This project focused on the cultural, economic and social role of iron in the ancient Near East during the Late Bronze Age, with particular attention paid to the evidence from the Hittite Anatolia.
The spread of technical innovations such as iron smelting required the availability of natural resources, first of all iron ores, and manual skills along with social acceptability and necessity. The project investigated the beginnings of iron smelting in the area of the Przeworsk culture (Poland) based on the hypothesis that the earliest stages of local and regional iron production coincide with the emergence of the Przeworsk culture within the 2nd century BC.
The Teltow, a ground moraine south of Berlin, is one of the pioneering regions in early iron smelting in central Europe. Evidence shows that iron has been produced and processed in this region since the fourth century BC (LT B1). Furthermore, there are initial indications that iron smelting technology was introduced as early as the fifth century BC (Ha D/LT A).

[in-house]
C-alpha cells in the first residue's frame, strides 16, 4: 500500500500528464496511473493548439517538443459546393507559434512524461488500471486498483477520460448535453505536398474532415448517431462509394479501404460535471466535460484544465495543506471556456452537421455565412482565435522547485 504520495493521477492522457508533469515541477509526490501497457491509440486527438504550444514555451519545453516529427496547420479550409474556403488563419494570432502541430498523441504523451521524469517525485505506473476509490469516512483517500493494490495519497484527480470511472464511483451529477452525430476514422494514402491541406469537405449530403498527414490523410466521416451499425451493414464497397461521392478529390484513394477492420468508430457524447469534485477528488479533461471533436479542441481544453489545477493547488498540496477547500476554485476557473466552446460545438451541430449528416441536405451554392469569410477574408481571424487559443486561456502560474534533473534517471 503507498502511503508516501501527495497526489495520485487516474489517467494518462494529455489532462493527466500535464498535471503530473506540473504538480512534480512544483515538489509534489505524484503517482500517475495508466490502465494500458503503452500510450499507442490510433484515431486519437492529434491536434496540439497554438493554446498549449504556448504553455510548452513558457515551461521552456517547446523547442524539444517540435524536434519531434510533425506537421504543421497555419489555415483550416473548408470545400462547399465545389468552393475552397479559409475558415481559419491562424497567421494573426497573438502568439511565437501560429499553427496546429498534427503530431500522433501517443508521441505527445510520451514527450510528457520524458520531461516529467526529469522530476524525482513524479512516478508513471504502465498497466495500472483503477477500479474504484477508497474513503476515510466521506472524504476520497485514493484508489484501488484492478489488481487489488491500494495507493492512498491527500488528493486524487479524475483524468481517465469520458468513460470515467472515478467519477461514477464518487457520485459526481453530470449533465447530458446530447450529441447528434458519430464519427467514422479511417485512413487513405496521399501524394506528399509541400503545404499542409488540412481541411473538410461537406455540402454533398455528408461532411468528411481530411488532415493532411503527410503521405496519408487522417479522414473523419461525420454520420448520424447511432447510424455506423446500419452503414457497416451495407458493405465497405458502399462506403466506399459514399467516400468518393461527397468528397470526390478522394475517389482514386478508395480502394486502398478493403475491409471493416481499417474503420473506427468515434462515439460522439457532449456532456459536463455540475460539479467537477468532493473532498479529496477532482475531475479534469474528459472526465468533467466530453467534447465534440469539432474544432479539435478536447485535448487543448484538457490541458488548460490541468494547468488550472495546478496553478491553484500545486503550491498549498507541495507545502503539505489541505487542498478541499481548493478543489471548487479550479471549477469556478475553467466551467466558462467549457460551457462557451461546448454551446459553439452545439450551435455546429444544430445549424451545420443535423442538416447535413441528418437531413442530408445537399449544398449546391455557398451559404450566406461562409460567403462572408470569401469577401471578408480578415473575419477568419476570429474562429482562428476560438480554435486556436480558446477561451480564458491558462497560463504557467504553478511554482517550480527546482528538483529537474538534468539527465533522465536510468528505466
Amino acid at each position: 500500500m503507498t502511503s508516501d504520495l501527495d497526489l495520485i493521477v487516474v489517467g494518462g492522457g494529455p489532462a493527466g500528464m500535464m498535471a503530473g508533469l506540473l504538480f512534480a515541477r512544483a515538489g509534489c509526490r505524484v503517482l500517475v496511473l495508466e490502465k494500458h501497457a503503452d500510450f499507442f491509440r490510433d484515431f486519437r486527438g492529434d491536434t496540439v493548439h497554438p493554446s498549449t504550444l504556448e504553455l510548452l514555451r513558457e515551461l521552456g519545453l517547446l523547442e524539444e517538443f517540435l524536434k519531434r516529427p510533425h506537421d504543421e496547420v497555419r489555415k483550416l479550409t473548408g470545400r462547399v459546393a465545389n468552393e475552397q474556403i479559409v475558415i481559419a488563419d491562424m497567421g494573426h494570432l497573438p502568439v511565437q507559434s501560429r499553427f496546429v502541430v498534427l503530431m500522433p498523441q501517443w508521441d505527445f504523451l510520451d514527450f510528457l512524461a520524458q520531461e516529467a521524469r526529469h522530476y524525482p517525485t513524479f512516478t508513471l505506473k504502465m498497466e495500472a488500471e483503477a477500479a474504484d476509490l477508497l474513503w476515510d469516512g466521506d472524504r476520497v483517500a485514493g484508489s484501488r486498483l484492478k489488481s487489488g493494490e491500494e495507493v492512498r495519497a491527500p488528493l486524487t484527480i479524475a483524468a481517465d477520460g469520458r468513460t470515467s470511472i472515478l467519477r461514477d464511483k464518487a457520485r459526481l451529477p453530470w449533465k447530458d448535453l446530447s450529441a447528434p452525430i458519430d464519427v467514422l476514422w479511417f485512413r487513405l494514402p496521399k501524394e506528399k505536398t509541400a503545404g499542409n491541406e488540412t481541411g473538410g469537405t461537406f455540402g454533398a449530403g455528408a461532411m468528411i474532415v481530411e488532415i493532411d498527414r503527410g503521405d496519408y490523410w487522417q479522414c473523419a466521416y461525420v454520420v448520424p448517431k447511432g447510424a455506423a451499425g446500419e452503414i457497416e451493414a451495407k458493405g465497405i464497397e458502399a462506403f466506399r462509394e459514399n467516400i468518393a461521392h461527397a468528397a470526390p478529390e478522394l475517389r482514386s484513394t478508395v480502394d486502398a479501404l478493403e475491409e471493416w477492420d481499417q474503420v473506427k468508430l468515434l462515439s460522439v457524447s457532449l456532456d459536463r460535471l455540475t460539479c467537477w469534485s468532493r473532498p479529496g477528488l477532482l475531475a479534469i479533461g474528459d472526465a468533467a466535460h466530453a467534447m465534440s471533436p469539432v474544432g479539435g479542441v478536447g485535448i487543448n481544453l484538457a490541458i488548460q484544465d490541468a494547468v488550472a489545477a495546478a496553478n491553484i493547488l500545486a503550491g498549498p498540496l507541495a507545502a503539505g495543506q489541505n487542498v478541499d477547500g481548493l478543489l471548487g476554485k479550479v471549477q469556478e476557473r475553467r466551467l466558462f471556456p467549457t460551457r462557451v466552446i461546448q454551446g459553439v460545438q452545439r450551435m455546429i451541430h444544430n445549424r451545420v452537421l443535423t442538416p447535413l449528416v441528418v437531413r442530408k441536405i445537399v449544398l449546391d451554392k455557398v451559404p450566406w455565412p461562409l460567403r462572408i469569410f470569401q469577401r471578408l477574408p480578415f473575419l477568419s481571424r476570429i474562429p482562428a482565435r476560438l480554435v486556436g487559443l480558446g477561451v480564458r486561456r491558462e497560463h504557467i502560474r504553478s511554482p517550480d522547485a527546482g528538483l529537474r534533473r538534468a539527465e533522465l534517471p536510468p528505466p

The use of raw materials reveals clear connections between the knowledge of space and technological knowledge. An excellent example of this is the use of iron ore; iron extraction and processing requires not only knowledge of the location of concrete iron ore deposits, but also reliable knowledge of the complex smelting process. AT A GLANCE […]